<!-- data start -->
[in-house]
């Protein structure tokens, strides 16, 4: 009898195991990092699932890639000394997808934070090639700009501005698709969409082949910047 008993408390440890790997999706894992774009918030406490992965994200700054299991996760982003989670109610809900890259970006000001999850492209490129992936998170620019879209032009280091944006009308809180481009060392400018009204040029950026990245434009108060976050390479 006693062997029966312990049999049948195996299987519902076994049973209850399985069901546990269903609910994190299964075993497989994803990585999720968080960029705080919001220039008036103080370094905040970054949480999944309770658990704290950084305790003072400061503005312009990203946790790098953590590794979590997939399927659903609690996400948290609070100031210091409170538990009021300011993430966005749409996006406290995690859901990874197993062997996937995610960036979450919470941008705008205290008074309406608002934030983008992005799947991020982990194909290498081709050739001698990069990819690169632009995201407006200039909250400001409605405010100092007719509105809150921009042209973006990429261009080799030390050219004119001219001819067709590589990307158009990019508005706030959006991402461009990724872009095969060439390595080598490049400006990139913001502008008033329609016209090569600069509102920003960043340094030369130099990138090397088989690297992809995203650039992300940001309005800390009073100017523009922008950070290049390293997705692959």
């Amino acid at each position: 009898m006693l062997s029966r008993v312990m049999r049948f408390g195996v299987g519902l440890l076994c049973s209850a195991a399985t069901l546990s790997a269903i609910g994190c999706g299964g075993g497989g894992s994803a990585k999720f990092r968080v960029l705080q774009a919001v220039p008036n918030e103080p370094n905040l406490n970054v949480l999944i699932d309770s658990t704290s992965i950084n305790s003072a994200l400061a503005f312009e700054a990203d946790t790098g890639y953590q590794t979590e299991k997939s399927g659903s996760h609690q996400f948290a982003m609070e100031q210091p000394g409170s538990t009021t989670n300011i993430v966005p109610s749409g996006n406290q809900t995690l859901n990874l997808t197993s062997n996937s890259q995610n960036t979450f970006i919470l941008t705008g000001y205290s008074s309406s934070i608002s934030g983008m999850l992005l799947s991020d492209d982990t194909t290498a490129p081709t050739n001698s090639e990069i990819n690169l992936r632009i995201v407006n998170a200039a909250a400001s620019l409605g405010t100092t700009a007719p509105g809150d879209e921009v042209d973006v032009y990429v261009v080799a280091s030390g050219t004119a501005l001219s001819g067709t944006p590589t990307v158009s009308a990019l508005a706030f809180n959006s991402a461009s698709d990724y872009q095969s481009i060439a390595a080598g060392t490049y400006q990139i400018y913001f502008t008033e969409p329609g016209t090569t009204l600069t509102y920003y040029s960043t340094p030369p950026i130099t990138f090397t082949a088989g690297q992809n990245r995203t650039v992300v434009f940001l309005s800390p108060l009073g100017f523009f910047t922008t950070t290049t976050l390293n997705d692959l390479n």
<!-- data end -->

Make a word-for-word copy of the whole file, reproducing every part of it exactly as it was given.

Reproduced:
[in-house]
């Protein structure tokens, strides 16, 4: 009898195991990092699932890639000394997808934070090639700009501005698709969409082949910047 008993408390440890790997999706894992774009918030406490992965994200700054299991996760982003989670109610809900890259970006000001999850492209490129992936998170620019879209032009280091944006009308809180481009060392400018009204040029950026990245434009108060976050390479 006693062997029966312990049999049948195996299987519902076994049973209850399985069901546990269903609910994190299964075993497989994803990585999720968080960029705080919001220039008036103080370094905040970054949480999944309770658990704290950084305790003072400061503005312009990203946790790098953590590794979590997939399927659903609690996400948290609070100031210091409170538990009021300011993430966005749409996006406290995690859901990874197993062997996937995610960036979450919470941008705008205290008074309406608002934030983008992005799947991020982990194909290498081709050739001698990069990819690169632009995201407006200039909250400001409605405010100092007719509105809150921009042209973006990429261009080799030390050219004119001219001819067709590589990307158009990019508005706030959006991402461009990724872009095969060439390595080598490049400006990139913001502008008033329609016209090569600069509102920003960043340094030369130099990138090397088989690297992809995203650039992300940001309005800390009073100017523009922008950070290049390293997705692959």
């Amino acid at each position: 009898m006693l062997s029966r008993v312990m049999r049948f408390g195996v299987g519902l440890l076994c049973s209850a195991a399985t069901l546990s790997a269903i609910g994190c999706g299964g075993g497989g894992s994803a990585k999720f990092r968080v960029l705080q774009a919001v220039p008036n918030e103080p370094n905040l406490n970054v949480l999944i699932d309770s658990t704290s992965i950084n305790s003072a994200l400061a503005f312009e700054a990203d946790t790098g890639y953590q590794t979590e299991k997939s399927g659903s996760h609690q996400f948290a982003m609070e100031q210091p000394g409170s538990t009021t989670n300011i993430v966005p109610s749409g996006n406290q809900t995690l859901n990874l997808t197993s062997n996937s890259q995610n960036t979450f970006i919470l941008t705008g000001y205290s008074s309406s934070i608002s934030g983008m999850l992005l799947s991020d492209d982990t194909t290498a490129p081709t050739n001698s090639e990069i990819n690169l992936r632009i995201v407006n998170a200039a909250a400001s620019l409605g405010t100092t700009a007719p509105g809150d879209e921009v042209d973006v032009y990429v261009v080799a280091s030390g050219t004119a501005l001219s001819g067709t944006p590589t990307v158009s009308a990019l508005a706030f809180n959006s991402a461009s698709d990724y872009q095969s481009i060439a390595a080598g060392t490049y400006q990139i400018y913001f502008t008033e969409p329609g016209t090569t009204l600069t509102y920003y040029s960043t340094p030369p950026i130099t990138f090397t082949a088989g690297q992809n990245r995203t650039v992300v434009f940001l309005s800390p108060l009073g100017f523009f910047t922008t950070t290049t976050l390293n997705d692959l390479n």